The best test of the bluff and bluster of our Union government is a train trip from the New Delhi railway station.
The best test of the bluff and bluster of our Union government is a train trip from the New Delhi railway station. The railway station of the national capital, built by the British in the heart of Lutyens’ Delhi, in the soul of the ancient Indraprastha and a stone’s throw from the much-maligned Mughal minarets of Shahjahanabad, stands testimony to the lie that is the New India. There is just one old, smelly, inept India, inherited by the post-Independence opportunists who grabbed power by hook or by crook and handed it over to their children and grandchildren. And that is best at display in Paharganj. The BJP has been triumphant after five years of intensive campaigning, selling the story of a new resurgent nation. Modi achieved what so far only Nehru and his daughter could — win a majority for his party in two consecutive elections — by repeatedly claiming that we have stepped into a new era.
It is most normal for those who get dropped from their plush homes to the VIP tarmac of the airport to think that they have created a new nation. The reality lies elsewhere, at railway stations. Even when a train trip is faster, safer and cheaper, those who can afford it opt for road and air transport because our rail travel is almost inaccessibly dirty and difficult. And herein lies the story of real India, which remains unchanged.
For instance, the Shatabdi trains are the most efficient, fast and safe modes of transport between New Delhi and some North India cities. But to get into a train, one has to reach the railway station, which is nearly impossible. This may seem a hyperbole, but it is not. From the Sri Lankan Buddhist pilgrim centre to the Paharganj station, a stretch of about 500 m, it takes 15 minutes to eternity. There is complete chaos created deliberately by rent-seeking cops and railway officials. Every cabbie or autorickshaw driver or streetside vendor who parks himself on the road does it by paying a share of his earnings to the local cops. No wonder, the Paharganj SHO is allegedly one of the most sought-after postings in the country — in Modi’s New India, too. Then, these people who block the road and refuse passengers entry into the station can offer only small change to the bent cops and railway babus. The real money is spun by touts, illegal tour operators, hotel owners, drug dealers and the rest.
The net result is a standstill at the station gate. For, if there is no chaos, there cannot be blatant corruption constructed by the complete collapse of the rule of law. That is the principle in which the first world rules the third. And it is the same principle we use to create a fourth world for the poorer within our own society. If there is order, discipline and transparency — in short, if there is rule of law — there cannot be a takeover by illegitimate centres of colonial or neo-colonial power structures through their local comprador proxies. This could be one reason why the first world hated strong charismatic leaders like Patrice Lumumba or Indira Gandhi. So, it is imperative for the first world exploiters of natural wealth, resources, manpower and the humongous savings of powerless people to create chaos. Such chaos is always controlled. We recreate it wherever we want an underbelly to flourish. There is a fascinating account of the underbelly of the New Delhi railway station by author-journalist Tarun Tejpal in his Story of My Assassins.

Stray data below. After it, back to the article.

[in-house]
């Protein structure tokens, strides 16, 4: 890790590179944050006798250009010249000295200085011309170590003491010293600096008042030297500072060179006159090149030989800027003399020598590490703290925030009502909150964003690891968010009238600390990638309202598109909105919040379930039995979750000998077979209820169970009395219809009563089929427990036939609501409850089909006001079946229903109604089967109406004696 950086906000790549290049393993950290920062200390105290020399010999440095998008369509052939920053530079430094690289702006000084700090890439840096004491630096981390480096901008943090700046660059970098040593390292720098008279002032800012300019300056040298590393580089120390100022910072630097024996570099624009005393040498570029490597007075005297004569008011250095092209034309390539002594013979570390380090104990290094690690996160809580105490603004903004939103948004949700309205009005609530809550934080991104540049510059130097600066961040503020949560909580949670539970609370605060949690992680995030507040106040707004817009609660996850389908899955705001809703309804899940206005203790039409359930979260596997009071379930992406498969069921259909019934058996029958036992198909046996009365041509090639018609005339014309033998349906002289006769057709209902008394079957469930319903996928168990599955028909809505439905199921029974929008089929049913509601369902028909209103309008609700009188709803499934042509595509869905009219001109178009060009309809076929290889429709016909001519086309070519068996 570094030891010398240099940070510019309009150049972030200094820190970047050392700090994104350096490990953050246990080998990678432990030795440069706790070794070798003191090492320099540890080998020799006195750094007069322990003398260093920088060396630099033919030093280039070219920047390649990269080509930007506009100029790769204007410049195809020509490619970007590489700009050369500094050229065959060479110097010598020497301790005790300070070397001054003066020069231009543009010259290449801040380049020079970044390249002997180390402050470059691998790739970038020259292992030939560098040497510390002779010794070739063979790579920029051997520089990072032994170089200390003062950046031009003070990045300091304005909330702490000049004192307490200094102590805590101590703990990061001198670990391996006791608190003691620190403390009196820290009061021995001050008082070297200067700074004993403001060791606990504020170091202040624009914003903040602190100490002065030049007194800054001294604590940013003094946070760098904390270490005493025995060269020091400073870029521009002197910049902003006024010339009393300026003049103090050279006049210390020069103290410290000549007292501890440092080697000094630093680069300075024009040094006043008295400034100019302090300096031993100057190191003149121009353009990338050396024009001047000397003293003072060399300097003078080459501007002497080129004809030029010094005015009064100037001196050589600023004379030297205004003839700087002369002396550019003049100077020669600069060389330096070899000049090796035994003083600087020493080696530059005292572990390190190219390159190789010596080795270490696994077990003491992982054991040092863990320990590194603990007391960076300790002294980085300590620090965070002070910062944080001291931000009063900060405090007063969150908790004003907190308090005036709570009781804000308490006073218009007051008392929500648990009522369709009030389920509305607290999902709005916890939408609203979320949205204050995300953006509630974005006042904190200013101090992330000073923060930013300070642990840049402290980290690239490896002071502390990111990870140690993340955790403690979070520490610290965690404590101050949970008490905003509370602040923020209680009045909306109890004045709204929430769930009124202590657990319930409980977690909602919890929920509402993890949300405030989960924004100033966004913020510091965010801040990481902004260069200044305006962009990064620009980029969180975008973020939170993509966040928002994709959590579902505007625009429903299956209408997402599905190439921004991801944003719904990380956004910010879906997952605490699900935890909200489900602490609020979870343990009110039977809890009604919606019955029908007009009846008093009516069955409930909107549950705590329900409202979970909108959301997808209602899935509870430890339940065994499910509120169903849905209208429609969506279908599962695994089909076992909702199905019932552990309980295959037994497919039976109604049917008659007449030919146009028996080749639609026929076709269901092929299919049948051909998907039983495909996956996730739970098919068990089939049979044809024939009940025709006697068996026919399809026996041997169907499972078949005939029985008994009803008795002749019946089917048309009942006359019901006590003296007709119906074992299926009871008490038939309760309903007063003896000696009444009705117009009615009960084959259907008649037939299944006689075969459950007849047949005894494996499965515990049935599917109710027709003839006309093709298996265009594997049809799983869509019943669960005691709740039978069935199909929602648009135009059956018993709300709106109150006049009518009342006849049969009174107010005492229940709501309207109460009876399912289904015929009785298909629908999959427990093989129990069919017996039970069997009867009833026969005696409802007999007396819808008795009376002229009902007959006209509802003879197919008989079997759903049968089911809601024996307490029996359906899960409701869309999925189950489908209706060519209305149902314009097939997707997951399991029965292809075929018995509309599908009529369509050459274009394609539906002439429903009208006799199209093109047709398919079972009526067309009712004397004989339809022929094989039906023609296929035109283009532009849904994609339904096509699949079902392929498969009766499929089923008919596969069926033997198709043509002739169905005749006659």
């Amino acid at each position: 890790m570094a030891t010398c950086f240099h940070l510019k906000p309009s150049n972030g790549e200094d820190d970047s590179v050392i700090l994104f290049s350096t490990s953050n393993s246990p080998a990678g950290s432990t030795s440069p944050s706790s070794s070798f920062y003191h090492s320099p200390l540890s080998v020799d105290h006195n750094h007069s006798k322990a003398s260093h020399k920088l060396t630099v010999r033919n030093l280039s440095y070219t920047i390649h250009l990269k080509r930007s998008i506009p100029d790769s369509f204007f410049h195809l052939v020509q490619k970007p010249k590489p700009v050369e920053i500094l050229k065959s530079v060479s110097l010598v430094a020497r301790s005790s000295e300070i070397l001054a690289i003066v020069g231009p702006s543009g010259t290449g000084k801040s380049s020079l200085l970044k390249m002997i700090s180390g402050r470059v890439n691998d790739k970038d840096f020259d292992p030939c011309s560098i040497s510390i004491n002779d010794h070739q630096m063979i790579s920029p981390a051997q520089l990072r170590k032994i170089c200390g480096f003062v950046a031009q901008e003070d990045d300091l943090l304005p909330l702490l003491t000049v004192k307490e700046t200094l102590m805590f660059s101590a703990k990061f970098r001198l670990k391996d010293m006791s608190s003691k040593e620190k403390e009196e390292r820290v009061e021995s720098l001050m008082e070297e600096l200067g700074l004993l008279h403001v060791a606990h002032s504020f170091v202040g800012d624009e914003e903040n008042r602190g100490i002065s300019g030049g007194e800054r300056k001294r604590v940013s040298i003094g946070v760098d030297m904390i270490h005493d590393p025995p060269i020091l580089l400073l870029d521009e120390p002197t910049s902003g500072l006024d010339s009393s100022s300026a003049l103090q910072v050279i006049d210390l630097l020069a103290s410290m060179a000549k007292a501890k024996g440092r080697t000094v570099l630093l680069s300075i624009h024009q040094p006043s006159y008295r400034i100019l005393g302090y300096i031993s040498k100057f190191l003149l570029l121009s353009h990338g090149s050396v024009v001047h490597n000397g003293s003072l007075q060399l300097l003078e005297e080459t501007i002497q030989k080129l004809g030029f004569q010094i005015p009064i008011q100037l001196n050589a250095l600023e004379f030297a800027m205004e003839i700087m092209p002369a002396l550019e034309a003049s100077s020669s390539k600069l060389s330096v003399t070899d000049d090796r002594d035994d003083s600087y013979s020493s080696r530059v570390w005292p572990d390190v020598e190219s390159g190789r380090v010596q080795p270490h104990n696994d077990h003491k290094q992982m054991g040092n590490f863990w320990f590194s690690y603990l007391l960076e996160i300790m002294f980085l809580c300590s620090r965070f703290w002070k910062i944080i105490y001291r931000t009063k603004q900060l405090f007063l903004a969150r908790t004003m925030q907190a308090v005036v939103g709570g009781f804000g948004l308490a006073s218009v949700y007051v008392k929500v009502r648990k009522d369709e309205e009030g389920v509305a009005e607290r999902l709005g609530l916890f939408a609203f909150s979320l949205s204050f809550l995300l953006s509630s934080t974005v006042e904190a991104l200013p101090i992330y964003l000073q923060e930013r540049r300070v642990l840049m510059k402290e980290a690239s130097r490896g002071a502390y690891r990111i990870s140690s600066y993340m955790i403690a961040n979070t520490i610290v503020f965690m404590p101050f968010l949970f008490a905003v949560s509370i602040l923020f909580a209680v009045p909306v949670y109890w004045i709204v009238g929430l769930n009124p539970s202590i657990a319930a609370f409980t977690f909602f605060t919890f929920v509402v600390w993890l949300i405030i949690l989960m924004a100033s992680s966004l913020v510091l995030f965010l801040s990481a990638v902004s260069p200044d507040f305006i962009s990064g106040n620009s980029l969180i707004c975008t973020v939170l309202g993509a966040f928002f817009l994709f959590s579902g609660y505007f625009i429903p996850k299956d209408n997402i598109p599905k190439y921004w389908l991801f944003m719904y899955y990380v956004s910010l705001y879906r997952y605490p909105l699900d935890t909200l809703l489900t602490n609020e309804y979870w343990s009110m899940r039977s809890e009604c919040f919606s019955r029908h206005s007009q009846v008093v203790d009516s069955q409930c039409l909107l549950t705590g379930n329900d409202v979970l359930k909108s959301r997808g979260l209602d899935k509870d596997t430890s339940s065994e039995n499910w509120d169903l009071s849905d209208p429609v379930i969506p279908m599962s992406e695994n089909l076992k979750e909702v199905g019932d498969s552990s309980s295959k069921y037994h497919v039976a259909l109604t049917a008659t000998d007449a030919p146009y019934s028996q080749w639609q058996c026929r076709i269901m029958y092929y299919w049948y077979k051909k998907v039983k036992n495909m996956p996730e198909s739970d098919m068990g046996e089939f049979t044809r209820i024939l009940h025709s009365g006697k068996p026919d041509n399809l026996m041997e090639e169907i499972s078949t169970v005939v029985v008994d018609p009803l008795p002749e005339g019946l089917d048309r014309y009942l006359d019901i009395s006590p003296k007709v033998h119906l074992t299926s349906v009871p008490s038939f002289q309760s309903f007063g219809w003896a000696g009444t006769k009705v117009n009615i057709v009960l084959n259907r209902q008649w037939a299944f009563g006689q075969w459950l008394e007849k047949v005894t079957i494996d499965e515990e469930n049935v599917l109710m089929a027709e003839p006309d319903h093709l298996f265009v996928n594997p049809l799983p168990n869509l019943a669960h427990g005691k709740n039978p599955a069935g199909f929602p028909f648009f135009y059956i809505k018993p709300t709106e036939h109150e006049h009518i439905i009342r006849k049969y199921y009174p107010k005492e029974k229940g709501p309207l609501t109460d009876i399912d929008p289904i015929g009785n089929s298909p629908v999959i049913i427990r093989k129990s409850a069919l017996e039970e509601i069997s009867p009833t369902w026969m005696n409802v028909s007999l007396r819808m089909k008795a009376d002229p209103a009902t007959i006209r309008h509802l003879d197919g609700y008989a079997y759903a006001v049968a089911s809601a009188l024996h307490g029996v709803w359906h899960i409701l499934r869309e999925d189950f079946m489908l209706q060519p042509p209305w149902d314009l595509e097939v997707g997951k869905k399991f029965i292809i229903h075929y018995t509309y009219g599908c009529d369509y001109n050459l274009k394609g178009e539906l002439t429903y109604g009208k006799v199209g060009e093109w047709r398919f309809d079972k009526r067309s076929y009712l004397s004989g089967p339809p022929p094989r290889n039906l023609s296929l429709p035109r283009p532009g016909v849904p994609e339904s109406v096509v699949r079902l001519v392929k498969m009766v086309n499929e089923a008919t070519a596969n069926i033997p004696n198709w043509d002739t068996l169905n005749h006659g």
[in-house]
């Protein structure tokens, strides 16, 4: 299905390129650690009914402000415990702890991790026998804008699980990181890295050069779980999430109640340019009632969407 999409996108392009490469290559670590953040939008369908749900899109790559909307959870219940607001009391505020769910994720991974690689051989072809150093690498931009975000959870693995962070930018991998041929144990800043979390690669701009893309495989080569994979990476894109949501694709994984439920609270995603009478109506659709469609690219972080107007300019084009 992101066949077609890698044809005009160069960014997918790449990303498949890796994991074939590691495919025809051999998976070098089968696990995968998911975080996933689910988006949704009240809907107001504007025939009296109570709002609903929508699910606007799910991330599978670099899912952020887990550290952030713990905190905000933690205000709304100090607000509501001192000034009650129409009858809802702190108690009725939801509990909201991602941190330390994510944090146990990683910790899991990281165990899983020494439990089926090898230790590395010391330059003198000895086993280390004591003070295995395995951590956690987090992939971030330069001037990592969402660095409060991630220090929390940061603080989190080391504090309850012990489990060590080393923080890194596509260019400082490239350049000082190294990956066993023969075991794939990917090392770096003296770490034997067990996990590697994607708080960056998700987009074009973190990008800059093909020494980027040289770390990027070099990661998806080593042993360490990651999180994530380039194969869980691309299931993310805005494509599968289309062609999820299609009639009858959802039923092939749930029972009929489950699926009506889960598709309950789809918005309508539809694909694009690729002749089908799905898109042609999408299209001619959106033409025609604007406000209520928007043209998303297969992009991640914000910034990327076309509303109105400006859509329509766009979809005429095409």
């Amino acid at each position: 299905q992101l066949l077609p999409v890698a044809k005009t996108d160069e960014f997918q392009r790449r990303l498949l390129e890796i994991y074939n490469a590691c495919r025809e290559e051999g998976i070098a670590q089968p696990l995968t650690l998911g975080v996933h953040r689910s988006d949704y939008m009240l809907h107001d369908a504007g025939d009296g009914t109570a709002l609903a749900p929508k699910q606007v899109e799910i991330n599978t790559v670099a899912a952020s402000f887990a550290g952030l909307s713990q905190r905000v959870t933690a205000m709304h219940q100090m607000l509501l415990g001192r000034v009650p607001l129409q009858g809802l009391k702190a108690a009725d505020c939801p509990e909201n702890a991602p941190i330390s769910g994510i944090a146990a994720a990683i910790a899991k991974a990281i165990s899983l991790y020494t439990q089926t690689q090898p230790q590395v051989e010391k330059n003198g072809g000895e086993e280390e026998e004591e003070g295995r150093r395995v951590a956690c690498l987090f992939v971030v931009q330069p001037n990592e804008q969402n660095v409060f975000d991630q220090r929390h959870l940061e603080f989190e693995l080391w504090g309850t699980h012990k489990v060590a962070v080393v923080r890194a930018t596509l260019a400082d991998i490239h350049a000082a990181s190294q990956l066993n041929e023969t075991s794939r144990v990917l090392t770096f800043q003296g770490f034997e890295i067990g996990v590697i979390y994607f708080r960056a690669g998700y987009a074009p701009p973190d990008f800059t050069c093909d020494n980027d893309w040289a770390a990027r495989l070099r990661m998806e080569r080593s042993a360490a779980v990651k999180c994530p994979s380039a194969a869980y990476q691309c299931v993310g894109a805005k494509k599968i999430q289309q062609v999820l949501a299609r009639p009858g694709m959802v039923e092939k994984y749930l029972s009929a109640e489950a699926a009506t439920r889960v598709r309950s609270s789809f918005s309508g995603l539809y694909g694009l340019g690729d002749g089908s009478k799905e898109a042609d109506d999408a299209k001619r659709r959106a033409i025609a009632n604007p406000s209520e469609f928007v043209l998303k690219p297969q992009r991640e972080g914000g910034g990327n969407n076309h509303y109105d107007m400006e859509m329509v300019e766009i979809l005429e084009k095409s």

Such chaos can exist only if the creators have a safe entry and exit through this mayhem. And that mechanism is the State Entry Road. The Paharganj mess and the State Entry Road symbolise post-colonial India and how it is governed. The creators of chaos have to bypass the chaos altogether. No politician, bureaucrat, top cop, or railway official or their entitled children need to go to Paharganj to access the special saloons or important trains that reach platform No. 1 or 2. They have a special entrance altogether and just as the name suggests it is for the stately who make up the Indian State. Interestingly, as is most of the privilege system that controls the levers of power, the State Entry Road, too, is a colonial vestige. It was built by the British to facilitate the regal entry of the Viceroy to rule the new capital and named after the event to commemorate it. We, of course, still continue with the name and the practice. Unlike the Paharganj entrance, the State Entry Road is all about efficiency, cleanliness and discipline. But only the political and bureaucratic elite and those who pay them can make use of this entrance, which is double-locked and guarded round the clock.
Metaphorically, there are two ways to deal with this twin-entrance conundrum: either become a VIP or remain a rebel. So, idealists have to get down from their cars and walk on non-existent footpaths, duck fighting cabbies, crawl under cars and carts through filth to reach the platform while the rulers and the rich reach in their unruffled finery.
If Modi really wants to do away with queue-jumping VIPs and create a New India, he should start with the Augean stables of our public utilities; they have to be swept clean of touts and pimps and rent-seeking babus, cops and netas. Let him start at home with his railway station. Let there be no State Entry Road for VIPs, not even for the Railway Minister or the Chairman, Railway Board. Call it the Emergency Entrance and keep it open only for fire engines and ambulances.
Queue-jumping is our national malaise and pastime. If Modi wants to create a New India, he would have to make the Indian elite line up in queues. Well, it appears as impossible as a smooth entry into the Paharganj station.